U.S. Route 54 near McGregor Range, N.M., on Nov. 11, 2018. The road intersects with Highway 506, where skeletal remains were found Jan. 10, 2021.

U.S. Route 54 near McGregor Range, N.M., on Nov. 11, 2018. The road intersects with Highway 506, where skeletal remains were found Jan. 10, 2021. (Winifred Brown/U.S. Army)

AUSTIN, Texas — An investigation is underway after human skeletal remains were found Sunday at a Fort Bliss training range, base officials said Monday.

The remains were found off Highway 506 at the McGregor Training Complex, an expansive desert training area that crosses the Texas state line into New Mexico, and they are believed to be more than a year old based on the condition, according to the Army Criminal Investigation Command, which is handling the investigation with assistance from Fort Bliss Directorate of Emergency Services.

Fort Bliss military police cordoned off the location Sunday morning after receiving a report from a New Mexico game warden walking in the area, which is about three miles from a Border Patrol checkpoint, according to the news release from Fort Bliss.

The highway and northern area of the base where the remains were found is vast desert terrain that is open and accessible to the public, said Lt. Col. Allie Payne, spokeswoman for the 1st Armored Division and Fort Bliss.

Investigators will transport the remains to the Armed Forces Medical Examiner at Dover Air Force Base, Del., for identification.

“There is no danger to area residents or the community,” base officials said. “Although there is one active missing person case at Fort Bliss, initial findings do not indicate the two cases are related.”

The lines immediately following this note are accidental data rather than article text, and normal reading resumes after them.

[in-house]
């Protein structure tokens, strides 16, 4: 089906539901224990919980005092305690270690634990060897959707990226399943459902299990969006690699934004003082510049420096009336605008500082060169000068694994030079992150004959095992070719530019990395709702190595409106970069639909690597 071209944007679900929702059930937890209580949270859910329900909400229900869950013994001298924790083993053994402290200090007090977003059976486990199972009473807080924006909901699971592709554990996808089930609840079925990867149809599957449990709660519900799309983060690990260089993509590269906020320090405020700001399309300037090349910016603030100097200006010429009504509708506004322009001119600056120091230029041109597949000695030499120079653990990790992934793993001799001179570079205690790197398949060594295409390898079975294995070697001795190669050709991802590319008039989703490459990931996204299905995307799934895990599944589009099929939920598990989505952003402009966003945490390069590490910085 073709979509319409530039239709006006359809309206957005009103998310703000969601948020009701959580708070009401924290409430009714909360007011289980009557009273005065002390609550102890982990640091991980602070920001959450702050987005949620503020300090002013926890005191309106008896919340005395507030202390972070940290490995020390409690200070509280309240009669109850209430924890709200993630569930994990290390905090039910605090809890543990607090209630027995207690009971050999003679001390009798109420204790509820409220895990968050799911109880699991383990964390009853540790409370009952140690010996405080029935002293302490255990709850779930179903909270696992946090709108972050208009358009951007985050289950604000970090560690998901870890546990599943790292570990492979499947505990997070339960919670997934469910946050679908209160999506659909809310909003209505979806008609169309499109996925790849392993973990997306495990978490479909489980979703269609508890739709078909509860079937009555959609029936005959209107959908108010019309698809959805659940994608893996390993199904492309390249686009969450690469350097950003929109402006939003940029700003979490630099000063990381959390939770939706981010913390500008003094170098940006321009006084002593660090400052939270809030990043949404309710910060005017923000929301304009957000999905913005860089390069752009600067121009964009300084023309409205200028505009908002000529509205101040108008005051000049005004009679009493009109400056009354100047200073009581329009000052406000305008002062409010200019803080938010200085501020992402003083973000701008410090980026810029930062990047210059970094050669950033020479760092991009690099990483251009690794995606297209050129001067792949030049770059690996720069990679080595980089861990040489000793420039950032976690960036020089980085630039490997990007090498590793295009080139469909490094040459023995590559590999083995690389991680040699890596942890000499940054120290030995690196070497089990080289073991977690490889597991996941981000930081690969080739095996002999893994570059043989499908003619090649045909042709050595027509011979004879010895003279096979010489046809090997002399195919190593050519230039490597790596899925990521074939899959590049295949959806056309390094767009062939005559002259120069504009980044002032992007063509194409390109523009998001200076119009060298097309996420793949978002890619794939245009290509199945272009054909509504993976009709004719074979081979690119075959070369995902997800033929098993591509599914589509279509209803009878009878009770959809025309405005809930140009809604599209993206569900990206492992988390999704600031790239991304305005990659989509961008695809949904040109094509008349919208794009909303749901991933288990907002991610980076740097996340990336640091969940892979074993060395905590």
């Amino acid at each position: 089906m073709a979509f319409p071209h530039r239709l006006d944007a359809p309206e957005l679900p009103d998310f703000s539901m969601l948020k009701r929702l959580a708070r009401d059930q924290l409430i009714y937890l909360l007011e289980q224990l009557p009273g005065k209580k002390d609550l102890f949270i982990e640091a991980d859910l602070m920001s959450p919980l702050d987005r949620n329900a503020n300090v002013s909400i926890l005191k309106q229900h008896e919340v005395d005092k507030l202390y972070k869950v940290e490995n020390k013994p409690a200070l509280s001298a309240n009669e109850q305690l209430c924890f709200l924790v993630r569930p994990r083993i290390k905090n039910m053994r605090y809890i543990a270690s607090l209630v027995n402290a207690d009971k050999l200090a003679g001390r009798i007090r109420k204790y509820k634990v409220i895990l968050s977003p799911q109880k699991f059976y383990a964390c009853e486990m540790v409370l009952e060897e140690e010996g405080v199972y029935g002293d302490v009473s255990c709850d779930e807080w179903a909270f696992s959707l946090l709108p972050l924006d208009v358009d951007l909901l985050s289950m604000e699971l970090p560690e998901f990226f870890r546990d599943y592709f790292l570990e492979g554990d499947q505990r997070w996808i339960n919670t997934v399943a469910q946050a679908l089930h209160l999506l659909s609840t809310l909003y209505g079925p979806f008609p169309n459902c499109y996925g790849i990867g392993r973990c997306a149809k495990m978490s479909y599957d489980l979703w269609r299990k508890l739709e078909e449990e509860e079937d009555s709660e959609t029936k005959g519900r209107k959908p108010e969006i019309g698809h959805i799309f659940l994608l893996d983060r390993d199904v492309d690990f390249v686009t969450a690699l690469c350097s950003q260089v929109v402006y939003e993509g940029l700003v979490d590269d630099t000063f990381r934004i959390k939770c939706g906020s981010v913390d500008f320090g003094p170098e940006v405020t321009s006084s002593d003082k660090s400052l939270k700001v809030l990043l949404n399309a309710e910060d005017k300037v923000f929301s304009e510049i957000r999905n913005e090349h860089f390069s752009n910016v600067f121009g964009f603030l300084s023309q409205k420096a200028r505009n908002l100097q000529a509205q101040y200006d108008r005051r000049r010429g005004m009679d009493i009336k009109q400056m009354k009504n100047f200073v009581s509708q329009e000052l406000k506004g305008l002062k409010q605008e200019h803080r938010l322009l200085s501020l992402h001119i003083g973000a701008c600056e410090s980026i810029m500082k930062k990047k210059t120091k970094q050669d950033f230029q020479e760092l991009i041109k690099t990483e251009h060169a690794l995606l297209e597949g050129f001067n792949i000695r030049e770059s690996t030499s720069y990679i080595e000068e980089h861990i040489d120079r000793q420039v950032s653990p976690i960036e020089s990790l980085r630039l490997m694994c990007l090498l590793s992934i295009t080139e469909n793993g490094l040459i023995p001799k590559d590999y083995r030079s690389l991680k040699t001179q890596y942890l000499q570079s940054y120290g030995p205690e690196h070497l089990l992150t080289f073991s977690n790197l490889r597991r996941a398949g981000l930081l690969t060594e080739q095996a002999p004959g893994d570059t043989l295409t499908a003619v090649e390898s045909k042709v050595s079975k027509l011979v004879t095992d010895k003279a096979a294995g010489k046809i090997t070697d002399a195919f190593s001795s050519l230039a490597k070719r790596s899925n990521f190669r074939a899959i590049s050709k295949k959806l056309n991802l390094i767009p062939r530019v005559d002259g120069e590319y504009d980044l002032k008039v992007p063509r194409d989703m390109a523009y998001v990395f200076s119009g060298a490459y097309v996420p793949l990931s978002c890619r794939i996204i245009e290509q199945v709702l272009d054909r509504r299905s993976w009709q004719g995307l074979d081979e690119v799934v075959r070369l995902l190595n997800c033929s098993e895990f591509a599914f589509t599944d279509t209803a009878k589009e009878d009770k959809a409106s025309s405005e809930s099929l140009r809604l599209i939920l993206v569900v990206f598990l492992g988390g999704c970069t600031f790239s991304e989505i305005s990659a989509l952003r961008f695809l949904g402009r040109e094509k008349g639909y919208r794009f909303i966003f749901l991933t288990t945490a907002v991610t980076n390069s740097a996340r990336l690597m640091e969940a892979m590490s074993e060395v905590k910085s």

Pvt. Richard Halliday, 21, went missing from the base in July and no clear evidence has surfaced about how or why the soldier disappeared.

His family shared on social media Monday that Halliday’s unit, the 32nd Army Air Missile Defense Command, informed them “resources would be used this week to search additional training areas on Fort Bliss.”

However, Payne said those resources and the discovery of the remains Sunday are unrelated.

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Rose L. Thayer is based in Austin, Texas, and she has been covering the western region of the continental U.S. for Stars and Stripes since 2018. Before that she was a reporter for Killeen Daily Herald and a freelance journalist for publications including The Alcalde, Texas Highways and the Austin American-Statesman. She is the spouse of an Army veteran and a graduate of the University of Texas at Austin with a degree in journalism. Her awards include a 2021 Society of Professional Journalists Washington Dateline Award and an Honorable Mention from the Military Reporters and Editors Association for her coverage of crime at Fort Hood.

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